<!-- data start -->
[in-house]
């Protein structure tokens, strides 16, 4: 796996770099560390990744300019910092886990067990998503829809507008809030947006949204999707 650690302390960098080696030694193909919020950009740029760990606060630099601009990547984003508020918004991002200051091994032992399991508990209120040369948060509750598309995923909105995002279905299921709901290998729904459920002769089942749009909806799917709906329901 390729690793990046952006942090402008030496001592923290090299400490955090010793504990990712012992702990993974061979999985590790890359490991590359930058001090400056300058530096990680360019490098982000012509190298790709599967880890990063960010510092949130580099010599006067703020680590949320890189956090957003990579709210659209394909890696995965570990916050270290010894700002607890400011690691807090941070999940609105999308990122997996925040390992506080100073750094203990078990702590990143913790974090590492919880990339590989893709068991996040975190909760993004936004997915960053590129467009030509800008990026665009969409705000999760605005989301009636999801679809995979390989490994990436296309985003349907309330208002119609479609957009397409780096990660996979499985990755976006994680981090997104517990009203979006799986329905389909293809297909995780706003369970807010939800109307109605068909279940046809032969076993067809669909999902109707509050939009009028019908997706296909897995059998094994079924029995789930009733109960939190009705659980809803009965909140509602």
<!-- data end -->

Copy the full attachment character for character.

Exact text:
[in-house]
């Protein structure tokens, strides 16, 4: 796996770099560390990744300019910092886990067990998503829809507008809030947006949204999707 650690302390960098080696030694193909919020950009740029760990606060630099601009990547984003508020918004991002200051091994032992399991508990209120040369948060509750598309995923909105995002279905299921709901290998729904459920002769089942749009909806799917709906329901 390729690793990046952006942090402008030496001592923290090299400490955090010793504990990712012992702990993974061979999985590790890359490991590359930058001090400056300058530096990680360019490098982000012509190298790709599967880890990063960010510092949130580099010599006067703020680590949320890189956090957003990579709210659209394909890696995965570990916050270290010894700002607890400011690691807090941070999940609105999308990122997996925040390992506080100073750094203990078990702590990143913790974090590492919880990339590989893709068991996040975190909760993004936004997915960053590129467009030509800008990026665009969409705000999760605005989301009636999801679809995979390989490994990436296309985003349907309330208002119609479609957009397409780096990660996979499985990755976006994680981090997104517990009203979006799986329905389909293809297909995780706003369970807010939800109307109605068909279940046809032969076993067809669909999902109707509050939009009028019908997706296909897995059998094994079924029995789930009733109960939190009705659980809803009965909140509602």